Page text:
Trapping the Valuable Ermine: The Best Skins of a Small Animal Worth Double Their Wight in Gold, Daily Racing Form, 1919-02-03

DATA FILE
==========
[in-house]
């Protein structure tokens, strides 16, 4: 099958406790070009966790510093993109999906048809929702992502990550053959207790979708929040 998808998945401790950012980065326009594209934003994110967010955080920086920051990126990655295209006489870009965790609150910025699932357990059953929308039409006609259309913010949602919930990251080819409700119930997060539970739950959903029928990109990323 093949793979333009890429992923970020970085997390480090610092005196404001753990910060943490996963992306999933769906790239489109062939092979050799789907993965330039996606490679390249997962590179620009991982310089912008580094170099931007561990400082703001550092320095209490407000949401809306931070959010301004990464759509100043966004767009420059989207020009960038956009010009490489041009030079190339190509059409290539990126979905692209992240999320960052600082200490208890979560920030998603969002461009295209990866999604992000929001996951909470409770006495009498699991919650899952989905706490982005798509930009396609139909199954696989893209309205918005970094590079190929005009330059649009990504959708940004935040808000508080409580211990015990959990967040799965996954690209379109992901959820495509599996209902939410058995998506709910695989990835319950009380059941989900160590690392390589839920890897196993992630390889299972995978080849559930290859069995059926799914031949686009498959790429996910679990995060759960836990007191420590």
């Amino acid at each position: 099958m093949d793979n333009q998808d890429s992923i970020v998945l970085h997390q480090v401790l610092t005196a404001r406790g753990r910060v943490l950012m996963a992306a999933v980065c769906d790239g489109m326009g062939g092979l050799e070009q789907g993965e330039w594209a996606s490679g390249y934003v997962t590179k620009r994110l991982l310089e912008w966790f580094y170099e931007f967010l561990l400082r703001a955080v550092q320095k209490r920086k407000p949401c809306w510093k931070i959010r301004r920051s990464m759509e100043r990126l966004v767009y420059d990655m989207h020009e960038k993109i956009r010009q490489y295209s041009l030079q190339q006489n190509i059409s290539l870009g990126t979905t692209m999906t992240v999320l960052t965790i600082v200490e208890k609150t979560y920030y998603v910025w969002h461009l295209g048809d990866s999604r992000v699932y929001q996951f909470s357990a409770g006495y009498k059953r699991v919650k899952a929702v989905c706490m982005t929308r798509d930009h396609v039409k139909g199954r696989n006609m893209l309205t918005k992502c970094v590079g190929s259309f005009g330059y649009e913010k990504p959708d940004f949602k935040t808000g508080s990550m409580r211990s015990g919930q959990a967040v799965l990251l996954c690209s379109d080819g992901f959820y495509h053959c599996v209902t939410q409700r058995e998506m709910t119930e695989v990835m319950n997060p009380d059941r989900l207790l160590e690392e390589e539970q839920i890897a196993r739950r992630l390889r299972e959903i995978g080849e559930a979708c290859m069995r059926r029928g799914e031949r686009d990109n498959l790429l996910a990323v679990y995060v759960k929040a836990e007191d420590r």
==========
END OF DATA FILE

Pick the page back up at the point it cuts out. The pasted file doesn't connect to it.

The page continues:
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t f i TRAPPING THE VALUABLE ERMINE The Best Skins of a Small Animal Worth Double Their Weight in Gold. Size considered, the fur of the ermine, next to silver fox, is of greater value than any other kind. Skins grading "number one" sell for more than double their weight in gold. Before the war the larger part of these went to the royal houses of Europe, Russia in particular, although American millionaires were bidding against the princes of the old world and securing ninny fine skins. The year before the war liegan one large dealer marketed 274,800 ermine skins and it is probable the entire ; amount sold that season whs over 500,000, perhaps reaching 000,000. Many failed to attain the high i standard set by royalty, and the lower grades predominated. An ermine is a little animal belonging to the i weasel family, being, when fully grown, only four- teen inches from its sharp nose to the black tip i of its tail and, like all members of that family, is ? vicious ill the extreme, killing, if opportunity offers s after its hunger is satisfied, for the sake- of kill-I ing. It can "swim" under snow faster than a i mole burrows through the -earth; more speedily than i a mink swims under water, and by this means in i the areties often approaches a flock of ptarmigans, , many of which it kills before the birds realize their danger. The winter fur of the ermine in the extreme north i is pure white except for the tip of its tail. In the United States white gives place to brown for nearly the entire year, the exception Iwing during severe winters when along the Canadian boundary the land is snow covered. These American skins are not nearly ns valuable as those from the far north, seldom selling for as much as a dollar each. Naturally in the arctics much money is made trapping these white weasels, although until of late years the fur companies, at least as far as the Indians were concerned, got all the profit, their rate of trade being something like this: For one beaver skin, that being the unit on which all fur values were based, was given a" single red bandana handkerchief or a small looking glass. It took two for the purchase of an ax and twenty for a rifle. Snares made of wire or twine are used instead of steel traps unless the ermine is young, when its fine fur is easily damaged. A trapper caii tell by the length of its bounds in the snow almost the exact age of the animal he is following. If satisfied it is fully matured and the hair coarse, a snare is set. If its leaps are short and the footprints small, then it is young, of considerable extra value and the fur so fine and the skin so tender that no chance of injury must be taken, in which case another and cruel method is used. The trapper takes an ax, hatchet or any weighty piece of iron, smears it With grease and places it beside the ermines runway. The little animal comes skipping along. Presently its sharp sense of smell gets a faint scent of the .grease, which Is soon located. The severe cold has coated the metal with crystals of frost. Anyone who has lived in a cold climate knows how flesh will adhere to frost charged iron. It is the same in this case. The ermine starts to lick off the grease, its lips and tongue stick to the metal and it is held fast until the trapper returns and puts it out of misery. And this suffering conies that kings autl queens, the rich of the earth, may ba served.

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